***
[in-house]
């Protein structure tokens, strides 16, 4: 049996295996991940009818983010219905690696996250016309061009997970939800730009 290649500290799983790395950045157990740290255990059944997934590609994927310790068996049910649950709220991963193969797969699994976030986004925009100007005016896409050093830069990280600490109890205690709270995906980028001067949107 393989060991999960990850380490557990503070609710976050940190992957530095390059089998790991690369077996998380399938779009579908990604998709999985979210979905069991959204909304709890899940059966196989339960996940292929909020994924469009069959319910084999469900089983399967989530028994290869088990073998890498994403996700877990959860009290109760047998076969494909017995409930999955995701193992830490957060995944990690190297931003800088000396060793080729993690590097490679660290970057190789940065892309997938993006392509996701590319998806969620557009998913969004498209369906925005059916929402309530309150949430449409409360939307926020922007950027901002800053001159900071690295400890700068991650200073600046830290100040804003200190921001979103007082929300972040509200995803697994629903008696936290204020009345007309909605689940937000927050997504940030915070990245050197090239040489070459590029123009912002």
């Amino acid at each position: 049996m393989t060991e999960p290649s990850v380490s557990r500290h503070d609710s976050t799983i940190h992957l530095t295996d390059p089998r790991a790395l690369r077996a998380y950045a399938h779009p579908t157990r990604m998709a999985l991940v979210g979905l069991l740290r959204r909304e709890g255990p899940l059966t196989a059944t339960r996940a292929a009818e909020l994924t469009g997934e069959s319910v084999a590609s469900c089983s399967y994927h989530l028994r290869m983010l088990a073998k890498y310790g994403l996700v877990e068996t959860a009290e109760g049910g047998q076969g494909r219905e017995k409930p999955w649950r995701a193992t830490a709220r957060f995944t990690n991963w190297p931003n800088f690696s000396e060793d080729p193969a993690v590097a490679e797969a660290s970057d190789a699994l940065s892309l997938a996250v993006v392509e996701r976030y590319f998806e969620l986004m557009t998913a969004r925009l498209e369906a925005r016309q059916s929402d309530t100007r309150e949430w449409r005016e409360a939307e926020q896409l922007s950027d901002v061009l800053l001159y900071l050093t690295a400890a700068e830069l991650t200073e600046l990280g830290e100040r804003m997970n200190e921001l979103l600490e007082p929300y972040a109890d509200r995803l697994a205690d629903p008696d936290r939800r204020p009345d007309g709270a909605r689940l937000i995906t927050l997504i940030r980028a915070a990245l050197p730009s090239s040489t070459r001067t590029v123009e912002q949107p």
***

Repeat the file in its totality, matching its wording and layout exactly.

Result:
[in-house]
């Protein structure tokens, strides 16, 4: 049996295996991940009818983010219905690696996250016309061009997970939800730009 290649500290799983790395950045157990740290255990059944997934590609994927310790068996049910649950709220991963193969797969699994976030986004925009100007005016896409050093830069990280600490109890205690709270995906980028001067949107 393989060991999960990850380490557990503070609710976050940190992957530095390059089998790991690369077996998380399938779009579908990604998709999985979210979905069991959204909304709890899940059966196989339960996940292929909020994924469009069959319910084999469900089983399967989530028994290869088990073998890498994403996700877990959860009290109760047998076969494909017995409930999955995701193992830490957060995944990690190297931003800088000396060793080729993690590097490679660290970057190789940065892309997938993006392509996701590319998806969620557009998913969004498209369906925005059916929402309530309150949430449409409360939307926020922007950027901002800053001159900071690295400890700068991650200073600046830290100040804003200190921001979103007082929300972040509200995803697994629903008696936290204020009345007309909605689940937000927050997504940030915070990245050197090239040489070459590029123009912002």
């Amino acid at each position: 049996m393989t060991e999960p290649s990850v380490s557990r500290h503070d609710s976050t799983i940190h992957l530095t295996d390059p089998r790991a790395l690369r077996a998380y950045a399938h779009p579908t157990r990604m998709a999985l991940v979210g979905l069991l740290r959204r909304e709890g255990p899940l059966t196989a059944t339960r996940a292929a009818e909020l994924t469009g997934e069959s319910v084999a590609s469900c089983s399967y994927h989530l028994r290869m983010l088990a073998k890498y310790g994403l996700v877990e068996t959860a009290e109760g049910g047998q076969g494909r219905e017995k409930p999955w649950r995701a193992t830490a709220r957060f995944t990690n991963w190297p931003n800088f690696s000396e060793d080729p193969a993690v590097a490679e797969a660290s970057d190789a699994l940065s892309l997938a996250v993006v392509e996701r976030y590319f998806e969620l986004m557009t998913a969004r925009l498209e369906a925005r016309q059916s929402d309530t100007r309150e949430w449409r005016e409360a939307e926020q896409l922007s950027d901002v061009l800053l001159y900071l050093t690295a400890a700068e830069l991650t200073e600046l990280g830290e100040r804003m997970n200190e921001l979103l600490e007082p929300y972040a109890d509200r995803l697994a205690d629903p008696d936290r939800r204020p009345d007309g709270a909605r689940l937000i995906t927050l997504i940030r980028a915070a990245l050197p730009s090239s040489t070459r001067t590029v123009e912002q949107p």